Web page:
GAMES: After lunch we had some games. First there was Musical Icebergs --just like Musical Chairs but using white paper "icebergs" instead of chairs. For the music we burned a mix CD of lots of different penguin-themed kids' songs that we found on I-tunes (just run a search on "penguins and select all the songs that are categorized as children's music." Then we had  Penguin Waddle Relay. I divided the group into two teams. Each child had his or her ankles tied together with a strip of cloth and each team had a "penguin egg" which was a big round white beanbag filled with rice. Each child had to take a turn balancing the egg on top of his or her feet while waddling across the room and back and then passing the egg to the next teammate. If the egg fell the child had to stop and put it back on. This turned out to be basically impossible for the kids so I told them they could just push it along with their feet. Maybe waddling with the "egg" between their knees would have been better. I had planned another game called  Rescue the Penguin Chicks Relay where I had planned on having two baskets each containing a stuffed penguin buried in Styrofoam packing peanuts. I was going to explain that these chicks had gotten covered with snow and we had to rescue them before they suffocated. But we couldn't just whack away the snow with our flippers because we might hurt the chicks --we had to pinch it off a little at a time with our beaks! Each team would have had a pair of plastic tongs and the kids would have taken turns running to the basket and pinching off the Styrofoam peanuts with the tongs to uncover the baby penguins. But we ran out of time and did not play this after all.  For other ideas of course you could always play Pin the Hat on the Penguin or else make a big cardboard penguin with a hole in its mouth and try to toss beanbag fish through the hole.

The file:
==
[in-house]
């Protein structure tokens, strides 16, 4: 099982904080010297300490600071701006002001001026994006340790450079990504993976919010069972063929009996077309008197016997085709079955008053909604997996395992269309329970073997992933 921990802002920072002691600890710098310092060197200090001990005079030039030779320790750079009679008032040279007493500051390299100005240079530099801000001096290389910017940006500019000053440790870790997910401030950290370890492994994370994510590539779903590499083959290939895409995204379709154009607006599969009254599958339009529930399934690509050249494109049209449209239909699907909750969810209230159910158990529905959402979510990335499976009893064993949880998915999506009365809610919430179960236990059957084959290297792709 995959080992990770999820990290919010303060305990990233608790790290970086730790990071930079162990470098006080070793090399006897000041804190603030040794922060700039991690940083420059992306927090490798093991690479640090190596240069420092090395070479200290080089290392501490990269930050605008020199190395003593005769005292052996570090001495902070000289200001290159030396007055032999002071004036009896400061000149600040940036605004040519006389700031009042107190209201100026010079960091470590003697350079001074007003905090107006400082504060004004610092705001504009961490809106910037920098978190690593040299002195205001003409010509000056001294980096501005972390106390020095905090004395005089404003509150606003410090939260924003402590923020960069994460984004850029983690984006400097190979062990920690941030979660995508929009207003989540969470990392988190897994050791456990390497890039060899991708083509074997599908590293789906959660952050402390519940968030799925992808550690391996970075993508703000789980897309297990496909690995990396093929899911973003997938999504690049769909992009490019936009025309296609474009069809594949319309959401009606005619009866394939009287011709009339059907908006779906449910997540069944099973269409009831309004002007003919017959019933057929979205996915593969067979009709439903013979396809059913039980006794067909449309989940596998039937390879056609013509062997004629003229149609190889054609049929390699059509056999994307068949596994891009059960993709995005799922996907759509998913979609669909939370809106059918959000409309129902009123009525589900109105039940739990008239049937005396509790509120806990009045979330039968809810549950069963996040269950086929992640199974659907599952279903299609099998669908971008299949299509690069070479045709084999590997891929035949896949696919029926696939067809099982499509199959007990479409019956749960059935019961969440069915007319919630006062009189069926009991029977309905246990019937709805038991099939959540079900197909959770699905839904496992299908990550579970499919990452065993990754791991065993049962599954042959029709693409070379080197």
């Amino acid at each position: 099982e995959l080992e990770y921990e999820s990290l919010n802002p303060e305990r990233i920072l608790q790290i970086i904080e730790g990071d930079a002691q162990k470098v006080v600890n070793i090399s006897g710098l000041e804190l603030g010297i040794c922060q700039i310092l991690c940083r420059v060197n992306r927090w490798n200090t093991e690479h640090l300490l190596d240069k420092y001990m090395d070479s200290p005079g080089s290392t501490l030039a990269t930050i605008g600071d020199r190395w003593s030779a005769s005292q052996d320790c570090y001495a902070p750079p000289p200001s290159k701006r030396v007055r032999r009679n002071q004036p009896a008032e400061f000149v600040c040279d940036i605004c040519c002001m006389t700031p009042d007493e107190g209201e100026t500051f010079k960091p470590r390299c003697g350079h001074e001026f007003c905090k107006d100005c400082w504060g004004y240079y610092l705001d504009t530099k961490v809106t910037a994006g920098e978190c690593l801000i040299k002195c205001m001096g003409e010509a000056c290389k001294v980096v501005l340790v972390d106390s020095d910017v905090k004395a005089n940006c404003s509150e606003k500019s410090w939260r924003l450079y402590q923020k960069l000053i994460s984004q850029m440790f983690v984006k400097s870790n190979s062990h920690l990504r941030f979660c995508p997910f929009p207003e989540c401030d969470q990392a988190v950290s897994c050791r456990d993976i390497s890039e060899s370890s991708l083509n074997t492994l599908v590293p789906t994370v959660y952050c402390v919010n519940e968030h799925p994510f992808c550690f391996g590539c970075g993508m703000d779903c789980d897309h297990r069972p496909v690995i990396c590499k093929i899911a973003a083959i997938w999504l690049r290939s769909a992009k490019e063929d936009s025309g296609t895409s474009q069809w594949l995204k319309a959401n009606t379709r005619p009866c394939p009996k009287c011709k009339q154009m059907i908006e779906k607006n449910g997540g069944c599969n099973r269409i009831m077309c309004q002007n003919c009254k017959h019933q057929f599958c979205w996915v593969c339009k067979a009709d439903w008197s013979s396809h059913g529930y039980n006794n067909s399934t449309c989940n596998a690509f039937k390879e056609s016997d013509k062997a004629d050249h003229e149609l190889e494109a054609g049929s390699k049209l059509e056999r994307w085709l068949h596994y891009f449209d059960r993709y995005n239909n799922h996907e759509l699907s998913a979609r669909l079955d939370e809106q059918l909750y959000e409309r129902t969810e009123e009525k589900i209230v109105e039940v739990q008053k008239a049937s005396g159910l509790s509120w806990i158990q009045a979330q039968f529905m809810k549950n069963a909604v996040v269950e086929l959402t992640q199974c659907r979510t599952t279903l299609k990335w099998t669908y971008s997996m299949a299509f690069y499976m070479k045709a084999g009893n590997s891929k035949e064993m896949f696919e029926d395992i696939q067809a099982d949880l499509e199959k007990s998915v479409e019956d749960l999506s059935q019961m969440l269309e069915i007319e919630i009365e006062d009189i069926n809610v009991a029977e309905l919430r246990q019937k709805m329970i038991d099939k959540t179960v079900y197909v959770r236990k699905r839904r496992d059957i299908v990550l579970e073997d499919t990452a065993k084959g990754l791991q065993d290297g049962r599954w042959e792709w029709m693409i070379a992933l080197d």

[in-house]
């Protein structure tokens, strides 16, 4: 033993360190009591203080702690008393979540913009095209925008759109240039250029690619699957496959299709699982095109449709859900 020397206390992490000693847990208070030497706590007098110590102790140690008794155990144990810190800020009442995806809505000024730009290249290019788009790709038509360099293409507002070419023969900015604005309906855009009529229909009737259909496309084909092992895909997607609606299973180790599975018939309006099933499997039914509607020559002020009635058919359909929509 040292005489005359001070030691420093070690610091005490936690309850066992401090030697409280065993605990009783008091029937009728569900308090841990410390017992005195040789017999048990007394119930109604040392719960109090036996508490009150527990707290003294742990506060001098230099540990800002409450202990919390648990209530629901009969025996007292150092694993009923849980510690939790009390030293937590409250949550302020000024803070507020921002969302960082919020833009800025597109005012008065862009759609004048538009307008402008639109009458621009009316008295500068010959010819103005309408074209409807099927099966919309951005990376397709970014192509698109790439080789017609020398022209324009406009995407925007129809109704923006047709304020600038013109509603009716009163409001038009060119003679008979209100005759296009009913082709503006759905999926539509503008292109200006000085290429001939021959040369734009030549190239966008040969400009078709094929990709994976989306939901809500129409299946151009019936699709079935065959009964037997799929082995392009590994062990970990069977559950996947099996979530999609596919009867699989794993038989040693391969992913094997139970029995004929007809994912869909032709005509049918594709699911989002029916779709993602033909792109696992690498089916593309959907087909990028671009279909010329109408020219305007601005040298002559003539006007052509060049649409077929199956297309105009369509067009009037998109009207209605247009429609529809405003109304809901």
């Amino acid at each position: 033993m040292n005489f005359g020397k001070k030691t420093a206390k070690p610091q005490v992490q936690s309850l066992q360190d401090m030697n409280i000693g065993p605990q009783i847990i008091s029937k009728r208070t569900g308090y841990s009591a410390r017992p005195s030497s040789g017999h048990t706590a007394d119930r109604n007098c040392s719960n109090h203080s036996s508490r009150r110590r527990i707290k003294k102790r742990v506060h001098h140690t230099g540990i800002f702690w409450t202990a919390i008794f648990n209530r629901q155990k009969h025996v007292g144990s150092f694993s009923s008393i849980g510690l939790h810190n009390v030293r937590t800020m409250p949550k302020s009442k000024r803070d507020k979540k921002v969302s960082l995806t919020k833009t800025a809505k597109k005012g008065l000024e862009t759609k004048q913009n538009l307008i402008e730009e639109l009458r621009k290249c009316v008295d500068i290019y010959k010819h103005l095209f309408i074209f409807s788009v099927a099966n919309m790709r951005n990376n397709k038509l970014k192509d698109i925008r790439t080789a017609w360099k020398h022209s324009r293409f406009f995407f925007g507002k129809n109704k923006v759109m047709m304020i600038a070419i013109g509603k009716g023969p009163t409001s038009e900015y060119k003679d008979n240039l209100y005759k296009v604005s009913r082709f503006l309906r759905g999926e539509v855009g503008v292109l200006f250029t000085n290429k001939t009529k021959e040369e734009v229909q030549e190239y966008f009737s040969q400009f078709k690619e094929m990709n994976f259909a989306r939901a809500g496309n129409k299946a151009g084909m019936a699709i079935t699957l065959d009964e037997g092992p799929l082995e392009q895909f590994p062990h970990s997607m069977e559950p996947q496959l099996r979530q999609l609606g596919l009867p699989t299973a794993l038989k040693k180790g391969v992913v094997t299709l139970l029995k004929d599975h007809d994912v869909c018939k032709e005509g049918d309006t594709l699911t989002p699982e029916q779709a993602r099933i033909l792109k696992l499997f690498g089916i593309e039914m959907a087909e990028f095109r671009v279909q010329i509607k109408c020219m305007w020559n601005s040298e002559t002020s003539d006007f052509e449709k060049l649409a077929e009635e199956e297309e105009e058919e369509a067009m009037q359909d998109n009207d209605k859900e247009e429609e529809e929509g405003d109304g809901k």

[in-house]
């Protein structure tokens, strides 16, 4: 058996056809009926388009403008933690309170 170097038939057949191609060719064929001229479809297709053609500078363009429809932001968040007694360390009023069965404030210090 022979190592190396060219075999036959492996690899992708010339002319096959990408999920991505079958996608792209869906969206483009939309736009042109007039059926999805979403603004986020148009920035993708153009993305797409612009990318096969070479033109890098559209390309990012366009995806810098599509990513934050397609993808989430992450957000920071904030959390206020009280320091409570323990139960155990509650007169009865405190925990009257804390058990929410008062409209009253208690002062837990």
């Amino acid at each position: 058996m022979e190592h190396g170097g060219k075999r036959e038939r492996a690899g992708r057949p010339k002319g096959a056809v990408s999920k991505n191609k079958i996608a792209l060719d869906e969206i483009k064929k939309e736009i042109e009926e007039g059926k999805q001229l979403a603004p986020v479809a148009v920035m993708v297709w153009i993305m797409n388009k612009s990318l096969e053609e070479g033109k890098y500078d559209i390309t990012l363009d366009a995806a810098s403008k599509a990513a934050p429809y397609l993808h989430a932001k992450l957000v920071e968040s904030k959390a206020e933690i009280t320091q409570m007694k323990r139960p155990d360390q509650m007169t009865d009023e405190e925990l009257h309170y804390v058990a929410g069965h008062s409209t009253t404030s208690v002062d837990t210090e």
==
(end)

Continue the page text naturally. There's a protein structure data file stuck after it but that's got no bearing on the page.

CAKE AND PRESENTS: After the games we had cake. I served the penguin cupcakes from the Family Fun website where you take a white-frosted cupcake and use three chocolate cookie halves to make the penguin's head and wings. The eyes were white frosting with chocolate chips. For the beaks and feet I used candy corn except that six of the cupcakes had an orange candle for the beak instead. They turned out really cute! With the cupcakes we had individual ice cream cups which I had made in advance and frozen on a tray. These were clear plastic cups each containing three mini-scoops of ice cream --one scoop of chocolate one scoop of vanilla and one scoop of orange sherbet. For the drink we had blue Hawaiian Punch served in a punch bowl with "icebergs" floating in it. I made the icebergs by freezing water in Dixie cups. After the cupcakes my daughter opened her gifts and gave out party favors. These were penguin-decorated cellophane bags from the dollar store each containing a mini Arctic Life sticker book from Dover Publications a plastic penguin from the playland a foil-wrapped chocolate peanut butter penguin (three for a dollar at the dollar store) and a plastic penguin cup (four for a dollar) full of candy --we had more gummy penguins that I bough online gummy fish and gummy lobsters from L.L.Bean (because they were so cute and I thought that maybe penguins could eat lobsters). 

THANK-YOU NOTES: For the thank you notes I used a box of penguin-themed holiday cards from Walgreen's."